Dually F-350s weigh around 400 pounds more than SRWs, so call it 9,400 pounds wet and loaded and ready to tie onto a 5er. They not only have extra tires, wheels and hubs and brakes, they also have a different, heavier, rear axle (and differential). New ones have GVWR of 14,000 pounds, so that's a whooping 4600 pounds of payload available for hitch weight. If GVWR is the limiter, then 23,000 pounds max GVWR for the big 5er. But Oops! New rule. This is not an SRW truck, so GVWR may not be the limiter. You must also consider GCWR. GCWR is 30,500, minus 9,400 truck weight = 21,100. Yep, GCWR is the limiter on that dually.

Using 12,000 pounds as your max trailer GVWR, how much 5er is that? Well, you cannot tow a Montana or even a Montana High country, but you could tow a Keystone Sprinter Cooper Canyon model 292 FWBHS that has GVWR of 11,905. FWBHS model number means Fifth Wheel Bunk House with Slide(s).
Sprinter Copper Canyon

That's a lot bigger than what I would define as a "small" 5er, but it should give you an idea of your upper limits of a 5er towed by a newer F-350 SRW without being overloaded.
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Old 01-25-2014, 01:24 PM   #8
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Define "smaller".

The simplest way to match 5er to tow vehicle is to determine the maximum wet and loaded hitch weight of the 5er, and determine the minimum wet and loaded payload capacity of the tow vehicle available for hitch weight. You want more payload available for hitch weight than the maximum hitch weight you might ever have.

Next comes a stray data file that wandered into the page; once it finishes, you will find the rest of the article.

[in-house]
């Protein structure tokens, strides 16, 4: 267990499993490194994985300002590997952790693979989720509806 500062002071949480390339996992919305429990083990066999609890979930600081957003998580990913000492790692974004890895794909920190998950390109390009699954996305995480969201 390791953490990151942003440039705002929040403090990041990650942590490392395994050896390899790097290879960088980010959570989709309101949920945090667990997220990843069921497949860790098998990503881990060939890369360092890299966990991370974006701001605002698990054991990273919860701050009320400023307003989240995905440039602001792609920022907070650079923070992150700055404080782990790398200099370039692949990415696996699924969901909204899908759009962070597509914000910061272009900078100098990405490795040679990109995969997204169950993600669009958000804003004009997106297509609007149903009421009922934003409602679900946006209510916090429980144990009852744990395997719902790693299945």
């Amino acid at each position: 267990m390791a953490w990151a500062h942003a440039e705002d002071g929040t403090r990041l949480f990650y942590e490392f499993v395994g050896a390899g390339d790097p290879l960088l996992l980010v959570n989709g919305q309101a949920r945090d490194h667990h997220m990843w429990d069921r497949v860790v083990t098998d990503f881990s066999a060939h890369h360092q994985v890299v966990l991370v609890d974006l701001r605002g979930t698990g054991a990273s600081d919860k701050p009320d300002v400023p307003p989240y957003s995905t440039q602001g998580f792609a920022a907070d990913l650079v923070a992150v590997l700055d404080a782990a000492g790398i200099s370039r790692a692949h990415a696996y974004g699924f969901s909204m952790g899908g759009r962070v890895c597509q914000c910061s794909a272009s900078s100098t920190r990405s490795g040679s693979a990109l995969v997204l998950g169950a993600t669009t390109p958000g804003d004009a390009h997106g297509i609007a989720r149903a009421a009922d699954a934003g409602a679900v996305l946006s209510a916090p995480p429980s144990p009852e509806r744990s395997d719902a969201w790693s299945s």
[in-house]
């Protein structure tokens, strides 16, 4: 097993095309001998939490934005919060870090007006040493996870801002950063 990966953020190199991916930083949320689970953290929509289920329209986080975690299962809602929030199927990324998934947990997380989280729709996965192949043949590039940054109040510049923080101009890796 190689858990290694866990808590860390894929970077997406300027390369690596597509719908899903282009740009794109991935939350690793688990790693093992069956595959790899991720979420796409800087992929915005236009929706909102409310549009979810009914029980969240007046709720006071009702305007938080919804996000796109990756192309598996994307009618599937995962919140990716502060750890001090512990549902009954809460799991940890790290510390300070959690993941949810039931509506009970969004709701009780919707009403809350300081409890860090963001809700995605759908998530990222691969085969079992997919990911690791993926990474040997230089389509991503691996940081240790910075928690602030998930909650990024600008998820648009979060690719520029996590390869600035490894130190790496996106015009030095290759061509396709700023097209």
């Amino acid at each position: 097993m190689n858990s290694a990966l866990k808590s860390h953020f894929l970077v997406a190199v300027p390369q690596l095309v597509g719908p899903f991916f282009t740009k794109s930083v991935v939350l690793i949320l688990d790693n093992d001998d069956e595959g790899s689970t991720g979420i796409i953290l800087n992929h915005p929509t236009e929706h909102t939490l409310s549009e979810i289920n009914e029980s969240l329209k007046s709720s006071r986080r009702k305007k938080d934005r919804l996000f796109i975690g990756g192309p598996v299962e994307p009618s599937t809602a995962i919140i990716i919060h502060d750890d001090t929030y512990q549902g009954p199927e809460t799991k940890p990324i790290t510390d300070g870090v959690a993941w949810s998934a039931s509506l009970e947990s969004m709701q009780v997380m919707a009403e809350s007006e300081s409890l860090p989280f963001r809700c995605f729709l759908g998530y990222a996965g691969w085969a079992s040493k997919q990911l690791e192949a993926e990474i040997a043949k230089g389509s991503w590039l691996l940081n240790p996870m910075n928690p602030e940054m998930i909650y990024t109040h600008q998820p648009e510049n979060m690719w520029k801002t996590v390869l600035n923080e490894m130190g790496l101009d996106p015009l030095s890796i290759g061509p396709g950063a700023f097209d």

GVWR is almost always the limiter for tow vehicles with single rear wheels (SRW). So if you get enough GVWR to always handle the hitch weight of the 5er without exceeding the GVWR of the tow vehicle, you're good to go safely. And you should also have a "safety factor" of excess payload capacity.

Assuming you and Hubby have enough sense to never overload the trailer over the GAWRs of the trailer, then use 20% of the GVWR of the trailer as the expected hitch weight of a mid-size 5er. It might vary from around 17% to 20%, but use 20% as your estimate if you don't want to be overloaded in the middle of your third RV trip. And that assumes your "smaller" 5er is not a big luxury model, which can have up to 24% hitch weight.

"Hitch" weight of a 5er is also called "pin" weight, or the weight on the kingpin. Ignore the hitch weight in the specs of the trailer, because that is the hitch weight of a "dry" trailer. And nobody goes camping in a dry trailer. So use 20% of the GVWR of the trailer as your estimated hitch weight.

If the specs of the trailer do not include GVWR, there is probably enough information in the specs for you to calculate the GVWR. GVWR = unloaded weight of the 5er, plus carrying capacity of the 5er.

I don't have the numbers handy for GM, so I'll use Ford numbers in the following examples. And I'll assume the heaviest of the pickups to estimate the weight of the wet and loaded pickups: CrewCab 4x4 diesel.